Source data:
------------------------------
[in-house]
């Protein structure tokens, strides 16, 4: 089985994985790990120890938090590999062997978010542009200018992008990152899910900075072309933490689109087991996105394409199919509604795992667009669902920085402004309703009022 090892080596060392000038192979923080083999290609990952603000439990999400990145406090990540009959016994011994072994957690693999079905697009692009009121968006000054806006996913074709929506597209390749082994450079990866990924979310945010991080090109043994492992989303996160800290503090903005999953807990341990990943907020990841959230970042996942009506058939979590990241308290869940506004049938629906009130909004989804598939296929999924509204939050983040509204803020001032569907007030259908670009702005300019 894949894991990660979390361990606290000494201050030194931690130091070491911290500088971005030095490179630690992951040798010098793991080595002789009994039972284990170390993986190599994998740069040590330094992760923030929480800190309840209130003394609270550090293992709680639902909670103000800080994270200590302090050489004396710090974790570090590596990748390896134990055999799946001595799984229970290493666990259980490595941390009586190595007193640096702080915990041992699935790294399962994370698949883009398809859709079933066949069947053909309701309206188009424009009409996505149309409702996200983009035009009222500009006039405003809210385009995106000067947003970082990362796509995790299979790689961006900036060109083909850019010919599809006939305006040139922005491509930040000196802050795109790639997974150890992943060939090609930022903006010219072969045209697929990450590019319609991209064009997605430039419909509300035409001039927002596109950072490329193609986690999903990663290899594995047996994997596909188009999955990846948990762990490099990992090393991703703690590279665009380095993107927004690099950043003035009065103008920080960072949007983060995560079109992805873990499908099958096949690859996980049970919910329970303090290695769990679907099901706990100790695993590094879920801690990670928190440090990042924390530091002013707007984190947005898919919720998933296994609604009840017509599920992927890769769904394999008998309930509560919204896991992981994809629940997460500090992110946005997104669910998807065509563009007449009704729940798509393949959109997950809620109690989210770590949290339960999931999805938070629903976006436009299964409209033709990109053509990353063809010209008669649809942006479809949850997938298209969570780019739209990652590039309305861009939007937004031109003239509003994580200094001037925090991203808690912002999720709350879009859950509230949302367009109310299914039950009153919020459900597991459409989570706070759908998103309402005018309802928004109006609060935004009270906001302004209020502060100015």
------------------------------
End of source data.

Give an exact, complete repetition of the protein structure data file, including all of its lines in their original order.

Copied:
[in-house]
């Protein structure tokens, strides 16, 4: 089985994985790990120890938090590999062997978010542009200018992008990152899910900075072309933490689109087991996105394409199919509604795992667009669902920085402004309703009022 090892080596060392000038192979923080083999290609990952603000439990999400990145406090990540009959016994011994072994957690693999079905697009692009009121968006000054806006996913074709929506597209390749082994450079990866990924979310945010991080090109043994492992989303996160800290503090903005999953807990341990990943907020990841959230970042996942009506058939979590990241308290869940506004049938629906009130909004989804598939296929999924509204939050983040509204803020001032569907007030259908670009702005300019 894949894991990660979390361990606290000494201050030194931690130091070491911290500088971005030095490179630690992951040798010098793991080595002789009994039972284990170390993986190599994998740069040590330094992760923030929480800190309840209130003394609270550090293992709680639902909670103000800080994270200590302090050489004396710090974790570090590596990748390896134990055999799946001595799984229970290493666990259980490595941390009586190595007193640096702080915990041992699935790294399962994370698949883009398809859709079933066949069947053909309701309206188009424009009409996505149309409702996200983009035009009222500009006039405003809210385009995106000067947003970082990362796509995790299979790689961006900036060109083909850019010919599809006939305006040139922005491509930040000196802050795109790639997974150890992943060939090609930022903006010219072969045209697929990450590019319609991209064009997605430039419909509300035409001039927002596109950072490329193609986690999903990663290899594995047996994997596909188009999955990846948990762990490099990992090393991703703690590279665009380095993107927004690099950043003035009065103008920080960072949007983060995560079109992805873990499908099958096949690859996980049970919910329970303090290695769990679907099901706990100790695993590094879920801690990670928190440090990042924390530091002013707007984190947005898919919720998933296994609604009840017509599920992927890769769904394999008998309930509560919204896991992981994809629940997460500090992110946005997104669910998807065509563009007449009704729940798509393949959109997950809620109690989210770590949290339960999931999805938070629903976006436009299964409209033709990109053509990353063809010209008669649809942006479809949850997938298209969570780019739209990652590039309305861009939007937004031109003239509003994580200094001037925090991203808690912002999720709350879009859950509230949302367009109310299914039950009153919020459900597991459409989570706070759908998103309402005018309802928004109006609060935004009270906001302004209020502060100015």